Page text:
Timing of grip and goal activation during action perception: a priming study
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Several models of action recognition acknowledge the involvement of distinct grip and goal representations in the processing of others’ actions. Yet, their functional role and temporal organization are still debated. The present priming study aimed at evaluating the relative timing of grip and goal activation during the processing of photographs of object-directed actions. Action could be correct or incorrect owing to grip and/or goal violations. Twenty-eight (Experiment 1) and 25 (Experiment 2) healthy adults judged the correctness of target actions according to object typical use. Target pictures were primed by action pictures sharing the same grip or same goal, both the same grip and same goal or none. Primes were presented for 66 or 300 ms in Experiment 1 and for 120 or 220 ms in Experiment 2. In Experiment 1, facilitative priming effects were observed for goal and grip similarity after 300 ms primes but only for goal after 66 ms primes. In Experiment 2, facilitative priming effects were found for both goal and grip similarity from 120 ms of prime processing. In addition, results from a control condition in Experiment 2 indicated that mere object priming could partially account for goal similarity priming effects, suggesting that object identity may help the observer to make predictions about possible action goals. Findings demonstrate an early and first activation of goal representations, as compared to grip representations, in action decoding, consistent with predictive accounts of action understanding. Future studies should determine to what extent the timing of grip and goal activation is context-sensitive.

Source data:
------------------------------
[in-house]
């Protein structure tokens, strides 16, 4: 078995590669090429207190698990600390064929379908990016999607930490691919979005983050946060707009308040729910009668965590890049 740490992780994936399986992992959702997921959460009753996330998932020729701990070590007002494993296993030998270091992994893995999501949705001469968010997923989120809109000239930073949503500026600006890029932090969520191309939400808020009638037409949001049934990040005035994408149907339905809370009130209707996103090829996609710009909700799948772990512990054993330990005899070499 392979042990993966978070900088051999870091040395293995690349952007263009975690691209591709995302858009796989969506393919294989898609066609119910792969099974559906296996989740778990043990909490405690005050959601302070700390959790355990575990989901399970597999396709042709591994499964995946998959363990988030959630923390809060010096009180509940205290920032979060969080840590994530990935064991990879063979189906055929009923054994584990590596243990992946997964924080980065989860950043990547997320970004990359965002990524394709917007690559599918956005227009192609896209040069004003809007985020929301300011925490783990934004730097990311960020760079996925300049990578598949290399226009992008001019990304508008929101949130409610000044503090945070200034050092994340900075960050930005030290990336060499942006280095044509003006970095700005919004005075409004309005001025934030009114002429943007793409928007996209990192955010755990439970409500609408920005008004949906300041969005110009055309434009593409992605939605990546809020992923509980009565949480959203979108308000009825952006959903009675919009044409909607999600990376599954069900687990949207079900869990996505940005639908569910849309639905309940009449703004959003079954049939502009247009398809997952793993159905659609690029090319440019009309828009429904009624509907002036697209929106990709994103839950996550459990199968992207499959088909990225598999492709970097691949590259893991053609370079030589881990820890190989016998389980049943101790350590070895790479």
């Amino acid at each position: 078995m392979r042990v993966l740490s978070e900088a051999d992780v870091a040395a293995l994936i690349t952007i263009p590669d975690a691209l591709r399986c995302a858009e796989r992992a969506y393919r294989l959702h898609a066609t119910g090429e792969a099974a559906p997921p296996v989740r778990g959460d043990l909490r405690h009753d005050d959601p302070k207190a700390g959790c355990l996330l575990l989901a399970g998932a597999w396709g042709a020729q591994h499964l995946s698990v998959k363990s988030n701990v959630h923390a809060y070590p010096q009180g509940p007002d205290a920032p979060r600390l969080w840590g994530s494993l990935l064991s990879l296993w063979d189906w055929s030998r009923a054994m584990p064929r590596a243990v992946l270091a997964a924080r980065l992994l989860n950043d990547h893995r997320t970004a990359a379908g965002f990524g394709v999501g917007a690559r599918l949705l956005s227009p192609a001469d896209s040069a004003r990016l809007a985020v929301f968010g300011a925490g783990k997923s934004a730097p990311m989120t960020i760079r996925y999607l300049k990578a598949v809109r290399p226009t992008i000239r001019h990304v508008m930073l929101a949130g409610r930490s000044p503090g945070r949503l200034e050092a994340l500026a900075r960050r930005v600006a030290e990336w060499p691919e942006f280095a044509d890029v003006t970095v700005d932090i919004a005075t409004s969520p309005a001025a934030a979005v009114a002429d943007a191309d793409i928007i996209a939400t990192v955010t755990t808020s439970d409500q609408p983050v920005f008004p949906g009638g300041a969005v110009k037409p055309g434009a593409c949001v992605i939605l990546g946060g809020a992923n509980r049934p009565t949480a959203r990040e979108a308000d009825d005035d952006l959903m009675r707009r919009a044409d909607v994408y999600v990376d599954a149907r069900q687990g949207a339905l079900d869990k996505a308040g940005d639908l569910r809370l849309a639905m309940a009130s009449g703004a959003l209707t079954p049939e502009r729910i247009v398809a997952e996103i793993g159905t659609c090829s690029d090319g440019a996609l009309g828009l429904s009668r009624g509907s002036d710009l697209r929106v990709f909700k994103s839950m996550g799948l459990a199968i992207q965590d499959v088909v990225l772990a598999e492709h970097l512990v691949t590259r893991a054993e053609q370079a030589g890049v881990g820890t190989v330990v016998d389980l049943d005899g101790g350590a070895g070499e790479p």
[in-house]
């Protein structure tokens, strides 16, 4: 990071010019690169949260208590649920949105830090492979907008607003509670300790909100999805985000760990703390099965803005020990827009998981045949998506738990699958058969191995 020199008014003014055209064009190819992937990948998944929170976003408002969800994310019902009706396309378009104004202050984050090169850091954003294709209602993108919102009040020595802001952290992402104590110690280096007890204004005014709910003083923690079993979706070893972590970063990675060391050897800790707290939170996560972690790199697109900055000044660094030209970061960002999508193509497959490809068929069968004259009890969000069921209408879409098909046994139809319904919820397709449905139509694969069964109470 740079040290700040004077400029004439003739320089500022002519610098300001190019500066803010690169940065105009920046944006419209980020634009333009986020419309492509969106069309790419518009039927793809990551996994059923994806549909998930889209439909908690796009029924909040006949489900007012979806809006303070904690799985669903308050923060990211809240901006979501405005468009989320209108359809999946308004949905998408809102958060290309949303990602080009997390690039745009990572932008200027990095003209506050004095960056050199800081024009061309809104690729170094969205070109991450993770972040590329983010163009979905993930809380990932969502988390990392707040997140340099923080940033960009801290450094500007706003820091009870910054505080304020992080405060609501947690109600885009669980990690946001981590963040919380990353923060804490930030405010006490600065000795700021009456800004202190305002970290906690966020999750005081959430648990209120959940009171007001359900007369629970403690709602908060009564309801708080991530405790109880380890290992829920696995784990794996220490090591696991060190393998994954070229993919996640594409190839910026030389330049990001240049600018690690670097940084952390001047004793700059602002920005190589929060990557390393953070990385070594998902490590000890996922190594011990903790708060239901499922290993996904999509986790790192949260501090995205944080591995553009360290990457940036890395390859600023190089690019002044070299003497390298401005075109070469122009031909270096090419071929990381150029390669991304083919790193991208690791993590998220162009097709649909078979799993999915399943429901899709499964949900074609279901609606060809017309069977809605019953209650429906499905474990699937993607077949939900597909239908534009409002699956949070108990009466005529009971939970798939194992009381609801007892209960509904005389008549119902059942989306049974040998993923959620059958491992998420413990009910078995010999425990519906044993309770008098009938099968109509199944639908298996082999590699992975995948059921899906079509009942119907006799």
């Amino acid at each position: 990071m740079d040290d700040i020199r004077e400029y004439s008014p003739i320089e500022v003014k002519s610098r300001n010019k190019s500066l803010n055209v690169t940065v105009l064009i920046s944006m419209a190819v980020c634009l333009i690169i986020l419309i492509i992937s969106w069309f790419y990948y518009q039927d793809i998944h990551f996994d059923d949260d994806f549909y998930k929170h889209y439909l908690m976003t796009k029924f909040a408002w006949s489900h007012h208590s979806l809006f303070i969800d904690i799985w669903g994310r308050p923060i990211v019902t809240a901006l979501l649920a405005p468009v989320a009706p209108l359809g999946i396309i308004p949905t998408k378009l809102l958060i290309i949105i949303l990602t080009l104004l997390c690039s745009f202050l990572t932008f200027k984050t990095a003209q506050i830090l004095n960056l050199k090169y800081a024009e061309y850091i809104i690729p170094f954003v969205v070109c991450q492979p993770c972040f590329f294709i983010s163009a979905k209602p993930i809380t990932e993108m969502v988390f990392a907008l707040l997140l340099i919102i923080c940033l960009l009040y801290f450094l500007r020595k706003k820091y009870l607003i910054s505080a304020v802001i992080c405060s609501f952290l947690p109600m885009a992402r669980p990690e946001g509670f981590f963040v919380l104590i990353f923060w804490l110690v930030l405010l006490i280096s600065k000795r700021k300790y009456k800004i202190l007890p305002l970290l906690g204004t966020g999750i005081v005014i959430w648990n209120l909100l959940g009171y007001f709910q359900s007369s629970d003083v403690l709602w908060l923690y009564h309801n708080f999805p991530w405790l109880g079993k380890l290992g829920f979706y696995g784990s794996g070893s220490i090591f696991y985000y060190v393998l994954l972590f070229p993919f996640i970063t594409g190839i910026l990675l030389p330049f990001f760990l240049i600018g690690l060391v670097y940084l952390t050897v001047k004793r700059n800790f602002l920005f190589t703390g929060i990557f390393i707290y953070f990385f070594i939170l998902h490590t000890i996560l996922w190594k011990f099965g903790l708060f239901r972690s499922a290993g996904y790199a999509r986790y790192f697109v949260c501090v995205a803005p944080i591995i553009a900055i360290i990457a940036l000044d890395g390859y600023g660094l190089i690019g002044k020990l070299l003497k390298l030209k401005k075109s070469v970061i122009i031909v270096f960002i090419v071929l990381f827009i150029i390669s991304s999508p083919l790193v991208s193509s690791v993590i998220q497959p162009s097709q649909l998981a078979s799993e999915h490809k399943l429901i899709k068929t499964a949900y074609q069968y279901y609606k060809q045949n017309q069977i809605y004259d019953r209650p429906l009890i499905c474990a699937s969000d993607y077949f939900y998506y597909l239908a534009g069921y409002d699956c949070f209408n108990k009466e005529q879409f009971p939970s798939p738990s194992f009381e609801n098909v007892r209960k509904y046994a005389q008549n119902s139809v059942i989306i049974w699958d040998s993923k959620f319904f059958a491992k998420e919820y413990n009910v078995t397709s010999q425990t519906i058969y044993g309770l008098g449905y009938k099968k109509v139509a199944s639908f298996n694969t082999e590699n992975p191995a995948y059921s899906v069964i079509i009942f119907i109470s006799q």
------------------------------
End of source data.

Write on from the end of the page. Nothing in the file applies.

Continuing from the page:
KeywordsAction understanding Goals Grip Action semantics Priming
This work was funded by the French National Research Agency (ANR-16-CE28-0003 and ANR-11-EQPX-0023) and benefited from a regional fellowship (Hauts-de-France) to J. Decroix.
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